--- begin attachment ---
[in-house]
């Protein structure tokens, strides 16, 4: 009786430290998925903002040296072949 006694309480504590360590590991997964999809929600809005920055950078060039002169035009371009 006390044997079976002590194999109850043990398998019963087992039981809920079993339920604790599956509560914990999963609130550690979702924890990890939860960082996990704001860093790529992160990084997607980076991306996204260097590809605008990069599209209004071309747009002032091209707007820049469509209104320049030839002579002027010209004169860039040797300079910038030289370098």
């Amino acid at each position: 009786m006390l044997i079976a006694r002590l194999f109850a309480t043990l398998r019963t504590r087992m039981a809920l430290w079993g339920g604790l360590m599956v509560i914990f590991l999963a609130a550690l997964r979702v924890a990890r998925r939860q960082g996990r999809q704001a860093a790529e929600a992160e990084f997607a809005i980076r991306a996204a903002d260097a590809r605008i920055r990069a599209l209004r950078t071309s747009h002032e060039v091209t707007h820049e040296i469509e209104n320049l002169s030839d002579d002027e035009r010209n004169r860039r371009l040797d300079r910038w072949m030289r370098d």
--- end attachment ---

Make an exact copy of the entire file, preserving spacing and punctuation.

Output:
[in-house]
């Protein structure tokens, strides 16, 4: 009786430290998925903002040296072949 006694309480504590360590590991997964999809929600809005920055950078060039002169035009371009 006390044997079976002590194999109850043990398998019963087992039981809920079993339920604790599956509560914990999963609130550690979702924890990890939860960082996990704001860093790529992160990084997607980076991306996204260097590809605008990069599209209004071309747009002032091209707007820049469509209104320049030839002579002027010209004169860039040797300079910038030289370098």
């Amino acid at each position: 009786m006390l044997i079976a006694r002590l194999f109850a309480t043990l398998r019963t504590r087992m039981a809920l430290w079993g339920g604790l360590m599956v509560i914990f590991l999963a609130a550690l997964r979702v924890a990890r998925r939860q960082g996990r999809q704001a860093a790529e929600a992160e990084f997607a809005i980076r991306a996204a903002d260097a590809r605008i920055r990069a599209l209004r950078t071309s747009h002032e060039v091209t707007h820049e040296i469509e209104n320049l002169s030839d002579d002027e035009r010209n004169r860039r371009l040797d300079r910038w072949m030289r370098d």